Current Projects

  • Cell Survival and Wound Healing

    Acute tissue injury disrupts cellular connections to the extracellular matrix.  This induces complex intracellular signaling that involves mitochondrial damage, the elevation of reactive oxygen species and increased zinc trafficking.  Our goal is to: 1. better understand the extent metallothioneins are involved in one or more of these processes 2. develop ancillary treatments that may improve wound repair and regeneration, during envenomation tissue injury.

    As a part of this investigation we have developed a new agarose based assay that will allow microscopic examination of injury formation in endothelial cellular monolayers.

    huvec zinc venom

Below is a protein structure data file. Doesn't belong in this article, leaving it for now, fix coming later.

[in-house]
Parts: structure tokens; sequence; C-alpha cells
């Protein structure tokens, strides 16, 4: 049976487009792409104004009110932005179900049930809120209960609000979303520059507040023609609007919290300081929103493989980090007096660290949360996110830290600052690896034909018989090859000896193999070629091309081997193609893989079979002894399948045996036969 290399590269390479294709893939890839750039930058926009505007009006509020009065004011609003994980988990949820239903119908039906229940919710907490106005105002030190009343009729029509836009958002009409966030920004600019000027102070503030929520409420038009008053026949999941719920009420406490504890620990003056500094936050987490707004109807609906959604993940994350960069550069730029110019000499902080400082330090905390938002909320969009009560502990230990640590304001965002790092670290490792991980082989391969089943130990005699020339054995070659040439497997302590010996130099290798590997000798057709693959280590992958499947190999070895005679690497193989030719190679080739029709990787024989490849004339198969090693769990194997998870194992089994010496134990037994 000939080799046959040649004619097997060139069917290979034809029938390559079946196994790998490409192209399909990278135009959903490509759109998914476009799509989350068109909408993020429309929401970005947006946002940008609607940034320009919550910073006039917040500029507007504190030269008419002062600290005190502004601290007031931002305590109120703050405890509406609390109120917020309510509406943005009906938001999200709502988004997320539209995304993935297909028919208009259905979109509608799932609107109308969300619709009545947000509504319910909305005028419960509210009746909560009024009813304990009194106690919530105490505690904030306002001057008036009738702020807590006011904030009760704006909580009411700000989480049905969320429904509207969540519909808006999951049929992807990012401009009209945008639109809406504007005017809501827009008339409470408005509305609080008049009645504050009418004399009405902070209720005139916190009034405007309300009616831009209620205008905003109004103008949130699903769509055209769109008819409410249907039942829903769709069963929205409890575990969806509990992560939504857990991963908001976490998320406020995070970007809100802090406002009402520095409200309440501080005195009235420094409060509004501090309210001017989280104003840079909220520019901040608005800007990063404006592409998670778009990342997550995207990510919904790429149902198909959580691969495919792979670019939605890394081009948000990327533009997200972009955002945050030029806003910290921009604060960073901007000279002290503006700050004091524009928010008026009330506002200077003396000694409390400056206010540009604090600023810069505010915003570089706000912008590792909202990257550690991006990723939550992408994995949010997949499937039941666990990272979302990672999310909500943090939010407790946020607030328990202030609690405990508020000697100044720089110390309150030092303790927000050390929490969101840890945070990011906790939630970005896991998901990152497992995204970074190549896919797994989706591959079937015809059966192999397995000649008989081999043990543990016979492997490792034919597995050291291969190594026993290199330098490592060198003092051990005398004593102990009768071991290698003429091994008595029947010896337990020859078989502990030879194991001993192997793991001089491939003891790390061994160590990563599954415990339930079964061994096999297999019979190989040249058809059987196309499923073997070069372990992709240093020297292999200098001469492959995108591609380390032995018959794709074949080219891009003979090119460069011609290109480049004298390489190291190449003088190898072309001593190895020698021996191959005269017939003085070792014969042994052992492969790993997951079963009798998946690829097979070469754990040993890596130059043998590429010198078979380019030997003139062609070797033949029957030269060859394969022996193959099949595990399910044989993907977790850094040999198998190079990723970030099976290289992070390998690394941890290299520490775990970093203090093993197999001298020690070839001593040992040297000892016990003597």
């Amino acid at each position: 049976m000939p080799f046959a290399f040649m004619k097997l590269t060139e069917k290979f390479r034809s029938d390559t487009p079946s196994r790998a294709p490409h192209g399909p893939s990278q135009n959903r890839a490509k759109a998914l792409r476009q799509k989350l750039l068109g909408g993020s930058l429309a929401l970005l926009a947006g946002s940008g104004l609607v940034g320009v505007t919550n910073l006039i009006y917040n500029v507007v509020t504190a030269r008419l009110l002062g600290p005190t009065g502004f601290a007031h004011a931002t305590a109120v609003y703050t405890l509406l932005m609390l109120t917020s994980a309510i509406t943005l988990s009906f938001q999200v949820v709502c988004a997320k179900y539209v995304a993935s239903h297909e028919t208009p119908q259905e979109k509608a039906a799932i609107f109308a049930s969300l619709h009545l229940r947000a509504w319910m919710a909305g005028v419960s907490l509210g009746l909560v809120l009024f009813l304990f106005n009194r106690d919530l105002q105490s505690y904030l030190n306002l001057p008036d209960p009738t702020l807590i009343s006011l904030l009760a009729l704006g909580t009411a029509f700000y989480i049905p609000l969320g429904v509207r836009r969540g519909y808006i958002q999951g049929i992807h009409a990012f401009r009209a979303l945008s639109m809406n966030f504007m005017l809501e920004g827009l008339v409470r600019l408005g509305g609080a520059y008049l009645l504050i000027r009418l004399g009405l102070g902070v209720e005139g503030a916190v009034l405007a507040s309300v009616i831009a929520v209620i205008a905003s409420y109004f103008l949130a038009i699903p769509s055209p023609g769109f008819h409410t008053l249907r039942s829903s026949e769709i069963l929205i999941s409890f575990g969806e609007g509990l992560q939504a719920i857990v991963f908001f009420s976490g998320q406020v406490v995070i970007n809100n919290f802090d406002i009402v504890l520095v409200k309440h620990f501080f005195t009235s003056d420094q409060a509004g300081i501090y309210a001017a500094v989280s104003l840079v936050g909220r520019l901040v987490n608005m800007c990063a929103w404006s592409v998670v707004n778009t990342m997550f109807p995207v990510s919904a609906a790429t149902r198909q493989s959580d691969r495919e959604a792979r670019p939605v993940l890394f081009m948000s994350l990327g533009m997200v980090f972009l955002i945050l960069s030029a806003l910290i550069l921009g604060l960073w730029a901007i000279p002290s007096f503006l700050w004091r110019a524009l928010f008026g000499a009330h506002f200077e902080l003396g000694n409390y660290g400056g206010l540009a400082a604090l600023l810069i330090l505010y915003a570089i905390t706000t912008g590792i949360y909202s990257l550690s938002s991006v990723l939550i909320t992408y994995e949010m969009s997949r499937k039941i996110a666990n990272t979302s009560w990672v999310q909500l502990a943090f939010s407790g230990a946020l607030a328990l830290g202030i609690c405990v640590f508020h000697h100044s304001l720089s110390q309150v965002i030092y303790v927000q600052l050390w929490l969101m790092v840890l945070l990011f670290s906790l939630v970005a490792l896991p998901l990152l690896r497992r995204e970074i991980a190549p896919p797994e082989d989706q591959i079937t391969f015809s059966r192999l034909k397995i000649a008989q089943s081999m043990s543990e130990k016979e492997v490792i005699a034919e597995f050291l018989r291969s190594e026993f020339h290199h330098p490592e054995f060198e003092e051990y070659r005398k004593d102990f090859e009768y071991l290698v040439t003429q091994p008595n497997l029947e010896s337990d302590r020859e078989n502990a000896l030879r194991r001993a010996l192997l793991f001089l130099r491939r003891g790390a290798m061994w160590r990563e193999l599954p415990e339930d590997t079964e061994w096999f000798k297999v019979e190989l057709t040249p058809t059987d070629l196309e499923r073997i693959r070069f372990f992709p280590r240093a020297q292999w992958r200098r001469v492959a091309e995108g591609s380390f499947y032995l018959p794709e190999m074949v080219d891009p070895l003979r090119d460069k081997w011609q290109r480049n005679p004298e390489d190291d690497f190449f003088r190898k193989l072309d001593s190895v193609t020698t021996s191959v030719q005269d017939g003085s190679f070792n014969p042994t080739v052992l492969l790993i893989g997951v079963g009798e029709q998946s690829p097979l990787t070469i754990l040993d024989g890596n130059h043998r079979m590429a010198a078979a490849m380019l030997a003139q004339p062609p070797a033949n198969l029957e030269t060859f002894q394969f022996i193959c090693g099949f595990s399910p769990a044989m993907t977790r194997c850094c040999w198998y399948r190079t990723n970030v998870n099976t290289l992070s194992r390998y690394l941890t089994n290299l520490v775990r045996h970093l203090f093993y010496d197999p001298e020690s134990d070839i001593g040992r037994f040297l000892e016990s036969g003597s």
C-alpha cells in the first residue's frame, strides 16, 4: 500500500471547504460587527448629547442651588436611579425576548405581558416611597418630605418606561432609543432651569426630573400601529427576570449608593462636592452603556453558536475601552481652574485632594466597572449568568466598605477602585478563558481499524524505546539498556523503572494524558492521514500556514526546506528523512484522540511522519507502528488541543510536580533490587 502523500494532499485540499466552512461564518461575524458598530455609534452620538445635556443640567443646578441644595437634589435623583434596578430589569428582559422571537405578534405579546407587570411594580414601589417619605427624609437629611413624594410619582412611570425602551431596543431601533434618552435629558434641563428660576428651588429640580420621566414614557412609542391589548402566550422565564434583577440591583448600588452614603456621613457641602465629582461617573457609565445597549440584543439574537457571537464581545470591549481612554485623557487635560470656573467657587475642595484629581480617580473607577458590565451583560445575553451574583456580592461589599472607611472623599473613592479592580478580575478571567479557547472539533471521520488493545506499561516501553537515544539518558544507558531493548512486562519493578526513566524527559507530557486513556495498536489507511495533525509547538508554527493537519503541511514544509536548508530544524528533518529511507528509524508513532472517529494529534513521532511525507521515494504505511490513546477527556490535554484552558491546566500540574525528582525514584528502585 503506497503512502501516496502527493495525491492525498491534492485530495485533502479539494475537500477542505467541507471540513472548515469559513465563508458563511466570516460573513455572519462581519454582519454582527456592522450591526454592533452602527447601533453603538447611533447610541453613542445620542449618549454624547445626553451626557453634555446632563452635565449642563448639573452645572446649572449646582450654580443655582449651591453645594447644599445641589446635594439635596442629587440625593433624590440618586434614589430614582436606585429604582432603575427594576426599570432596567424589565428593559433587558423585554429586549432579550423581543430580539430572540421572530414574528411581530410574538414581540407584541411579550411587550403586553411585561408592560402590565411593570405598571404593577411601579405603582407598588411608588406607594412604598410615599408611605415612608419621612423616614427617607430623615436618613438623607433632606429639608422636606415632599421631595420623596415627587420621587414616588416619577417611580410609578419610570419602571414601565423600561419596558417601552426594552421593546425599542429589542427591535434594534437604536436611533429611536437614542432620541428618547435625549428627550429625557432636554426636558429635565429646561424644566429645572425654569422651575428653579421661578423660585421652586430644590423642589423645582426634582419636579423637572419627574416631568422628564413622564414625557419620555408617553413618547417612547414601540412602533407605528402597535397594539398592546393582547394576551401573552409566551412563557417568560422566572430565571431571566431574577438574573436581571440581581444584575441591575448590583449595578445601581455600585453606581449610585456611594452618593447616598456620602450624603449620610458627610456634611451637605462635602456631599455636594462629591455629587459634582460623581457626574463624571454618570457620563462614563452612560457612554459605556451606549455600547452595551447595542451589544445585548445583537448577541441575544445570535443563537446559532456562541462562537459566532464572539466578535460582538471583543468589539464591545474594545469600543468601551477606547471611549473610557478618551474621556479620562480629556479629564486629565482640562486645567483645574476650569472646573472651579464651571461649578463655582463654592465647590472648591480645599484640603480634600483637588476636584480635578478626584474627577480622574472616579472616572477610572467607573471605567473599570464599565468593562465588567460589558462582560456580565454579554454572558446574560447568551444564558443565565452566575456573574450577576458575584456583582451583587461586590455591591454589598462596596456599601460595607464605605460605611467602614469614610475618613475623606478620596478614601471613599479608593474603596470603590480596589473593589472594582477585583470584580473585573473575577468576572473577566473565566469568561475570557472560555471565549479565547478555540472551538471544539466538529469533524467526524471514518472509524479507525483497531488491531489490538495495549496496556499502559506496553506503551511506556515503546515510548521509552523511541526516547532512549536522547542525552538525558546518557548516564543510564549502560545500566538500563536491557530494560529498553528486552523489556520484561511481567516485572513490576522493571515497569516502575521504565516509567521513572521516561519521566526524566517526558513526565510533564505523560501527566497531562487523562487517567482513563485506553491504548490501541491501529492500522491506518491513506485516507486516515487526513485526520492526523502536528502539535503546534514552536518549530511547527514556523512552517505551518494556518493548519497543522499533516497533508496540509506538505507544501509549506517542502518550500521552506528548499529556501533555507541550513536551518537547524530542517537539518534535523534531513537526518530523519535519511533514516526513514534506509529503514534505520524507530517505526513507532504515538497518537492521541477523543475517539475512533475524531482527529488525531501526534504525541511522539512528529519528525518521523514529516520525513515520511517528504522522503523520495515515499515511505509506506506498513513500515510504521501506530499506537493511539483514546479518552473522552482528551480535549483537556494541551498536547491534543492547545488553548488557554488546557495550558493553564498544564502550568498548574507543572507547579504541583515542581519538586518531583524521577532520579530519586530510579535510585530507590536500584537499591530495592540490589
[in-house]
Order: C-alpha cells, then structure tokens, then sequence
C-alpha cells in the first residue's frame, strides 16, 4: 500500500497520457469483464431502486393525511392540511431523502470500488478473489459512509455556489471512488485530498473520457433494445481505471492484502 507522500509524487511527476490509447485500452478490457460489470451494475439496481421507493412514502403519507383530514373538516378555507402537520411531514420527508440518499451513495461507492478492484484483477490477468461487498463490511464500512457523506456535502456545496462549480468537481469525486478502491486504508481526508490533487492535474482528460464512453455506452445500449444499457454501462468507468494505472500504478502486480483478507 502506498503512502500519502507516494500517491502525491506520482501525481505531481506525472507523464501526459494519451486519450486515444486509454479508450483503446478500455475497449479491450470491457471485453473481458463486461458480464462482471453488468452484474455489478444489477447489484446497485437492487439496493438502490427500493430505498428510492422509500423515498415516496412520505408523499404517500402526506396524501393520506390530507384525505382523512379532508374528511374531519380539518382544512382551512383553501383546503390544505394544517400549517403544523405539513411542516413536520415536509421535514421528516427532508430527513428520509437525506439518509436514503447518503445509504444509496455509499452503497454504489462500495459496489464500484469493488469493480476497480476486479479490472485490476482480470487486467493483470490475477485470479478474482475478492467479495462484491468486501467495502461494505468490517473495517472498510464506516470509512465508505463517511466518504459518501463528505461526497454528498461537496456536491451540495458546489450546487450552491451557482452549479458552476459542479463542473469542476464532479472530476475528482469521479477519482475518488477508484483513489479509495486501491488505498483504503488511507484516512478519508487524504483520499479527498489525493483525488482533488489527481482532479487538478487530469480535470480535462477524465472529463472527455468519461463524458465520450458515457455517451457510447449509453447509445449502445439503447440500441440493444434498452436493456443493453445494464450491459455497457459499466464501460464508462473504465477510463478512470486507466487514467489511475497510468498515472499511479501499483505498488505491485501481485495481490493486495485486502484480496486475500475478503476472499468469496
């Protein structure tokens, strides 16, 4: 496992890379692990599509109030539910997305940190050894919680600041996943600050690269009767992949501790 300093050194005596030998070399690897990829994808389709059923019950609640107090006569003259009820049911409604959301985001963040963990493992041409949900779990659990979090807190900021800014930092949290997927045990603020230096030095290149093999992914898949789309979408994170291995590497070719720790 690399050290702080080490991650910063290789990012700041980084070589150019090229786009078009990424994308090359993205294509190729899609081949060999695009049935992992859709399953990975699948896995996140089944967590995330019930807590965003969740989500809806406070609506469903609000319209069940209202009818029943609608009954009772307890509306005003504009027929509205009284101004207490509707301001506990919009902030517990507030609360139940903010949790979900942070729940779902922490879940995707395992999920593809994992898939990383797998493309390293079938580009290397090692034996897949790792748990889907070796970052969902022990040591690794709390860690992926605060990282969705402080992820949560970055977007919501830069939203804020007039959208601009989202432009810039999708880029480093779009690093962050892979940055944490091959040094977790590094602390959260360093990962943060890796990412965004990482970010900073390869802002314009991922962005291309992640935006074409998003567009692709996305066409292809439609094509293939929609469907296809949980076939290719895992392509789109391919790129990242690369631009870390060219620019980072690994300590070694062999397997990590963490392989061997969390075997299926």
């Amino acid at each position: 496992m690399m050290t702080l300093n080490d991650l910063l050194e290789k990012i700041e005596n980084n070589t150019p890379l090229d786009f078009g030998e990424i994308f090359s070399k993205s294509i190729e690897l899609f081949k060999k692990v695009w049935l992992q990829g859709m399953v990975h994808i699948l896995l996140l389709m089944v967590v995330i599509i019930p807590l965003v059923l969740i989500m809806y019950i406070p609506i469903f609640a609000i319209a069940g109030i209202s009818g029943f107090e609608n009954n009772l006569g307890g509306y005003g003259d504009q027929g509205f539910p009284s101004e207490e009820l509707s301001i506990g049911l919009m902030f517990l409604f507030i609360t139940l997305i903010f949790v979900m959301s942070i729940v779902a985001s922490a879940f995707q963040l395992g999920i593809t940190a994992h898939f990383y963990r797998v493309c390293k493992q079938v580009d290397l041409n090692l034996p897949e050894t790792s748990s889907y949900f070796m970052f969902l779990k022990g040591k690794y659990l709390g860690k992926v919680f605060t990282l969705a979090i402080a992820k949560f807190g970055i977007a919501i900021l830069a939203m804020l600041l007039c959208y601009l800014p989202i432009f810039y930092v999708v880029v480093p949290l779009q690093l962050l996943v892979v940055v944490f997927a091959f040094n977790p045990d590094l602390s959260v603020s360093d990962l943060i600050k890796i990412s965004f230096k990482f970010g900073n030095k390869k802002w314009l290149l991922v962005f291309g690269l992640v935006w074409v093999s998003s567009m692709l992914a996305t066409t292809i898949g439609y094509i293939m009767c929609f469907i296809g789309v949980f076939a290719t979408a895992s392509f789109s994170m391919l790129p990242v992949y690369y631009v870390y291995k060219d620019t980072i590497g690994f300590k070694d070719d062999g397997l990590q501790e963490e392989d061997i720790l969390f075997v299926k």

Time lapse movie:  Endothelial monolayer retraction in response to venom stimulation.  Fluorescent images of endothelial cells preloaded with zinc fluorescent probe, fluorzin-3AM.

  • Centruroides vittatus (bark scorpion) Transcriptomics Project

    We have partnered with Texas A&M International University to better understand how environmental influences such as foraging behavior may influence venom composition in Centruroides vittatus (bark scorpions).  Foraging behavior is a critical component to an organism's success and changes in some species through ontogeny. We are investigating venom toxicity and venom gland gene expression between juvenile and adult scorpions under isolated conditions. Our current project will use our transcriptome build to identify key venom gland genes differentially expressed in juvenile and adult scorpions. 

    Bark Scorpion

     

     PloS ONE article

 

 

 

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